Papers by Anderson, L.C.

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McBride, R.A. and Anderson, L.C. . 1999. Holocene stratigraphic architecture of a sand-rich shelf and the origin of linear shoals; northeastern Gulf of Mexico.. Society for Sedimentary Geology 64: 95-126.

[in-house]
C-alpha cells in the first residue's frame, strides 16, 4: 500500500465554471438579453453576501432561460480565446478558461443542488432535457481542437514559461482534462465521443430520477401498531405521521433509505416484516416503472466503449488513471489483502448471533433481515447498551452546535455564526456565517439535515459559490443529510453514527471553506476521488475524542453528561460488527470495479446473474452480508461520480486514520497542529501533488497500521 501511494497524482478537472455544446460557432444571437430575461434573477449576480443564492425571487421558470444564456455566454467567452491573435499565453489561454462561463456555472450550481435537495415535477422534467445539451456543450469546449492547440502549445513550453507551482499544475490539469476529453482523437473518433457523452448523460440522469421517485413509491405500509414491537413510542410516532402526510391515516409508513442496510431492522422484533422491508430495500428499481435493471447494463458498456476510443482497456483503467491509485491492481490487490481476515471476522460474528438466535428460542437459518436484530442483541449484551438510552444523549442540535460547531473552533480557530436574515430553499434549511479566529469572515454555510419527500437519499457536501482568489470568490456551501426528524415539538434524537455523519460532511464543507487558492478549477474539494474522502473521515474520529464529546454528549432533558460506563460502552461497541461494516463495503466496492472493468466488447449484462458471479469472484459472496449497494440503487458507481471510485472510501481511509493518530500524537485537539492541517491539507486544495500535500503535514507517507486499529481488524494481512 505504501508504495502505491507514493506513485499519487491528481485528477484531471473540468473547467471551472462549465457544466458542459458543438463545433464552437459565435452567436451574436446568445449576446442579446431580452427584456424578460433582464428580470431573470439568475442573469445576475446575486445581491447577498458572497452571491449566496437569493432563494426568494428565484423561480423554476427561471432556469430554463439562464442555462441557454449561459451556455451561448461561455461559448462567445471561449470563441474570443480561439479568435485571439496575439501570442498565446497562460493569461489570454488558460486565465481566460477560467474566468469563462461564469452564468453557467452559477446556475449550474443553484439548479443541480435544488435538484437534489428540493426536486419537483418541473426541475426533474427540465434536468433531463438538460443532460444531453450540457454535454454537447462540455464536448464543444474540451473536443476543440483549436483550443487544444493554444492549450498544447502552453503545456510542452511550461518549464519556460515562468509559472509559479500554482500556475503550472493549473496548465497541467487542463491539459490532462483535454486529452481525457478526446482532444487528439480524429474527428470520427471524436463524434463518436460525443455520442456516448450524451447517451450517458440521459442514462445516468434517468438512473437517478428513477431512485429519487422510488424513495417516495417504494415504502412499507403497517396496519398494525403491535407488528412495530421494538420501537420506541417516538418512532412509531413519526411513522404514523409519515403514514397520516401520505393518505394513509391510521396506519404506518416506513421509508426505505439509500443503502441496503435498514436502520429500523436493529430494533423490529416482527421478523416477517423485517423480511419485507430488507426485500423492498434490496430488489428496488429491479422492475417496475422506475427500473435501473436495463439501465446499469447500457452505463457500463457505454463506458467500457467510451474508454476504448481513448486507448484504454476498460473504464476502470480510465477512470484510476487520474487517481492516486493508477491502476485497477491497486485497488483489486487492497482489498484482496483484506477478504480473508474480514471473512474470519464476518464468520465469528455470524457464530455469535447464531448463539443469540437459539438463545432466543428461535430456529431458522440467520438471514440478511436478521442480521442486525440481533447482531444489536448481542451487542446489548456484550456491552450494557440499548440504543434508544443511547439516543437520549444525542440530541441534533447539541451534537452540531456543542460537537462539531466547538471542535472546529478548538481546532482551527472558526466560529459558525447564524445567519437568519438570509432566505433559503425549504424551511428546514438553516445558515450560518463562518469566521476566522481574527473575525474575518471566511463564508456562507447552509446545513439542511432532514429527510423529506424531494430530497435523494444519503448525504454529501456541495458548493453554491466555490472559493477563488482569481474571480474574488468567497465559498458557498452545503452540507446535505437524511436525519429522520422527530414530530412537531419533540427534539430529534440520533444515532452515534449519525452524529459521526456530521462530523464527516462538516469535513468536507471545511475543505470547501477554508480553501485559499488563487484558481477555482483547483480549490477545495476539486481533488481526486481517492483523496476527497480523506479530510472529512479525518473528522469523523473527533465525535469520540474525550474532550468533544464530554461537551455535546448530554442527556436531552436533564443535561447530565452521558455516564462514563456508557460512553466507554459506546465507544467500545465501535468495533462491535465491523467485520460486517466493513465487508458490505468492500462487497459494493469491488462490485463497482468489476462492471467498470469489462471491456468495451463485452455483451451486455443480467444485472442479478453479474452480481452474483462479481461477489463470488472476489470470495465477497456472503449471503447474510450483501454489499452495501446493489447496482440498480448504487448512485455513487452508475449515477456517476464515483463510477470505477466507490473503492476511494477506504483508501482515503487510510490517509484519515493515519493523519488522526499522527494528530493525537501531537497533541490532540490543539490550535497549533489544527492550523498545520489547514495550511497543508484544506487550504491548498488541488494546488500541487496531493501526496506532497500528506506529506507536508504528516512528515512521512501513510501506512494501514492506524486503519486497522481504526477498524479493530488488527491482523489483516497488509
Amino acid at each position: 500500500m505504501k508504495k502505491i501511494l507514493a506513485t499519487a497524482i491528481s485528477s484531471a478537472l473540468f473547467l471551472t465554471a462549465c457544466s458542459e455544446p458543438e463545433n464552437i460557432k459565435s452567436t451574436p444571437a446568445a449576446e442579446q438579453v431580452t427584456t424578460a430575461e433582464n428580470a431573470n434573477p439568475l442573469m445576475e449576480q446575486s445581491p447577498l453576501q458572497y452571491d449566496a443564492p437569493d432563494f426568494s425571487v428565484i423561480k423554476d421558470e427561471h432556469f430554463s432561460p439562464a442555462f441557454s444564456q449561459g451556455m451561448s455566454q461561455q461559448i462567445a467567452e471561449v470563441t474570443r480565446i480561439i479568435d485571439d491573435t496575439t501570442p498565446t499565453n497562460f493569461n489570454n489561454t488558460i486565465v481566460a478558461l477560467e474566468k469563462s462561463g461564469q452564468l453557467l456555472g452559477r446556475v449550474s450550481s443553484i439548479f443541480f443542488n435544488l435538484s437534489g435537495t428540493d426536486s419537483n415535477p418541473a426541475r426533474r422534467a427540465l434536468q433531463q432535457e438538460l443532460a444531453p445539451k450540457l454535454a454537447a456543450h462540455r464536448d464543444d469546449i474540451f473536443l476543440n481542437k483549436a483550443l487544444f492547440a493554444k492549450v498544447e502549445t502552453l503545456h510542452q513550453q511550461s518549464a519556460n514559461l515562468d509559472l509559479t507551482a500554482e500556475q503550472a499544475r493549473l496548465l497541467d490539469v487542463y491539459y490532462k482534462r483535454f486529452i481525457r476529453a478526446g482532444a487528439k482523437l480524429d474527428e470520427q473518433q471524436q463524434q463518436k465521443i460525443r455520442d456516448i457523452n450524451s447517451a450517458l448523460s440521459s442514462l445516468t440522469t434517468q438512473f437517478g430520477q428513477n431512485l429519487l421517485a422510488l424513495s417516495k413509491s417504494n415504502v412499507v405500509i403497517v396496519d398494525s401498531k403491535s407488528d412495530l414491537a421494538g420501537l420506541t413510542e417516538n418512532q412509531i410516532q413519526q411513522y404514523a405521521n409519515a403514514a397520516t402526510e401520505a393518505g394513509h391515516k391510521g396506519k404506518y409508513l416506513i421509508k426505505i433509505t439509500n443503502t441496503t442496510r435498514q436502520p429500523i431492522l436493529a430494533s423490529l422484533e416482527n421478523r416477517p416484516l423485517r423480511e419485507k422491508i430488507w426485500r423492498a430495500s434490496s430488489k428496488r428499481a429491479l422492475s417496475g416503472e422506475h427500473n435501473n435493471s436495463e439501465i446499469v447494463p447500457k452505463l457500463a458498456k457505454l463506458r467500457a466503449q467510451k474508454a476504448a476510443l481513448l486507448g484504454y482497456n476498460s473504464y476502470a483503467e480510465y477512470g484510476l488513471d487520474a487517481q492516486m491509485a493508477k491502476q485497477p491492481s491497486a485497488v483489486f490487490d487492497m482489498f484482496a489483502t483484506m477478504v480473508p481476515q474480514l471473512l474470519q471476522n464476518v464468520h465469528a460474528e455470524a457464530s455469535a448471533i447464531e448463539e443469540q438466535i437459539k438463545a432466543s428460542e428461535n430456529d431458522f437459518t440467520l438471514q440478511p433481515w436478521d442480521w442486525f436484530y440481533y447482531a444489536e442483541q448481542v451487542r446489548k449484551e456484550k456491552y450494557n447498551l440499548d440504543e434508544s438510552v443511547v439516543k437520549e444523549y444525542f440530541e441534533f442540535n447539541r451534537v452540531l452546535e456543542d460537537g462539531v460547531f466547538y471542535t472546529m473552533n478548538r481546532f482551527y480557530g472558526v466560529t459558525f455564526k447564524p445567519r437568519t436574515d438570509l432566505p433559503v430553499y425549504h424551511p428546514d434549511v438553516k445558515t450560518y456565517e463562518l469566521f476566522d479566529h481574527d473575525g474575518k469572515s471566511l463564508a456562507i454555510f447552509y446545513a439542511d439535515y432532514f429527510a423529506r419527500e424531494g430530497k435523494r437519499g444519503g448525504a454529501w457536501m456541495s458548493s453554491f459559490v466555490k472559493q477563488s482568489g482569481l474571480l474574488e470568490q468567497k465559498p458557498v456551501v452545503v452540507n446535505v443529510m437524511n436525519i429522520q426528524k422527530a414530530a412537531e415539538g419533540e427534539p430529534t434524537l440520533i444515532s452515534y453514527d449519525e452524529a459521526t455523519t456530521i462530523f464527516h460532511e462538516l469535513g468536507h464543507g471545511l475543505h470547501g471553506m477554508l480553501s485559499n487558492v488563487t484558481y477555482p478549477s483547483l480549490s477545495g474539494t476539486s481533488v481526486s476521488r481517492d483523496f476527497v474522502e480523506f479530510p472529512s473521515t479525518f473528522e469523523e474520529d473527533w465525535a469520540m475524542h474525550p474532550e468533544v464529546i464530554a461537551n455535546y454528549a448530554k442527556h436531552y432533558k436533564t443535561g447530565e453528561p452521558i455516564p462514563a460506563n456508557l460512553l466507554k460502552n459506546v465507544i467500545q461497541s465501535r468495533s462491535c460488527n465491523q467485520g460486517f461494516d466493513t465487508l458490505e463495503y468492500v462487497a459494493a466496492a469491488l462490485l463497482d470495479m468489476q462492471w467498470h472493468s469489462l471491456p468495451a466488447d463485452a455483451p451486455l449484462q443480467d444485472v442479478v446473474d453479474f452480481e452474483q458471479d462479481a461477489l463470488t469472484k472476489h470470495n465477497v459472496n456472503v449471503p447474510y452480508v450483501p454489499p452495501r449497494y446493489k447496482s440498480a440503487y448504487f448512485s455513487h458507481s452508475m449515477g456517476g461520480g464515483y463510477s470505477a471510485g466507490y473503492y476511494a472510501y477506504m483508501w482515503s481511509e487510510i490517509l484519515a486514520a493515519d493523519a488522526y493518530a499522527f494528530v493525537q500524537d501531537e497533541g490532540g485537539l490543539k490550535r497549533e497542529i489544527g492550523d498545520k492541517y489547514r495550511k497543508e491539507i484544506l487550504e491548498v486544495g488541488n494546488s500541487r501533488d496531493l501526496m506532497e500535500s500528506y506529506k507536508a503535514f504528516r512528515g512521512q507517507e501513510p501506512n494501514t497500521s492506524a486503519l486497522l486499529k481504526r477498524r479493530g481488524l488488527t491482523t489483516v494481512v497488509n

Late Pleistocene and Holocene geology of the northeastern Gulf of Mexico shelf offshore Alabama and northwest Florida was investigated using 47 vibracores, foraminiferal and macrofaunal assemblages, and bathymetric data. The morphologic and stratigraphic signatures of the last rise of eustatic sea level were examined along this passive continental margin characterized by low subsidence. Major shelf features include shore-oblique sand ridges, mid-shelf linear shoals, and shelf-edge deltas. Surficial shelf sediments consist of >90% sand, <2.7% mud, and <2% granules and fine in a westerly direction from medium to fine sand. The sharp boundary that separates these two surficial sand types (Apalachicola and Mobile subprovinces) is identified for the first time in this study. Six facies and two erosional surfaces characterize the shelf stratigraphy. Facies 1 is a Pleistocene soil horizon. This facies is truncated by a major erosional unconformity (Type 1 sequence boundary [SB]) that was created by subaerial exposure during the last sea-level lowstand and during the bay ravinement process (flooding surface [FS]) of the ensuing transgression (FS/SB). Fine-grained estuarine deposits (Facies 2, 3, or 4 [lower transgressive systems tract]) overlie the unconformity. Facies 3 or 4 are truncated by a shoreface ravinement diastem (flooding surface) and are overlain by a marine shell-bed (Facies 5; lower shoreface). Facies 5 grades into Facies 6, a quartz sand with open marine foraminifera that represents a shelf sand sheet. Facies 5 and 6 comprise the upper transgressive systems tract, which is up to 5.5 m thick. The mid-shelf is characterized by two long (30-120 km), narrow (<6 km), shore-parallel to subparallel sand shoals that average 4 m thick. North Perdido Shoal is located 15-25 km offshore at the 20-25-m isobath, whereas South Perdido Shoal lies 20-70 km offshore at approximately the 35-m isobath. Both shoals trend southwest-northeast. The linear shoals are not in situ or degraded barriers (Stubblefield et al., 1984a, b), offshore shelfridge (bar) complexes (Tillman and Martinsen, 1984, 1987; Gaynor and Swift, 1988), or lowstand/transgressive incised shoreface deposits (Bergman, 1994; Walker and Wiseman, 1995) because the sediments that comprise the shoals lie above the shoreface ravinement diastem, and open marine species dominate the foraminiferal and molluscan assemblages. Although shelf morphology is similar to modern barrier island geomorphology, shelf morphostratigraphy is related to transgressive and post-transgressive processes. Shoal form and orientation are dictated by underlying transgressive topography (escarpments) that was cut into the Pleistocene substrate during the post-glacial transgression. During transgression, erosional shoreface retreat produced a trailing sand sheet that draped the transgressive topography. Consequently, 1) the linear nature of the shoals is derived from their formation along the shoreface (i.e., depositional strike) at lower stands of sea level during an overall transgression; 2) sediment transport from the present shoreline across the shelf appears to have little influence on shoal development; 3) the interplay between relative sea-level changes and sediment supply caused translation of the shoreface profile, thus dictating the position of the linear shoals; and 4) post-transgressive reworking and subaqueous landward migration in response to storm processes are integral parts of shoal evolution.
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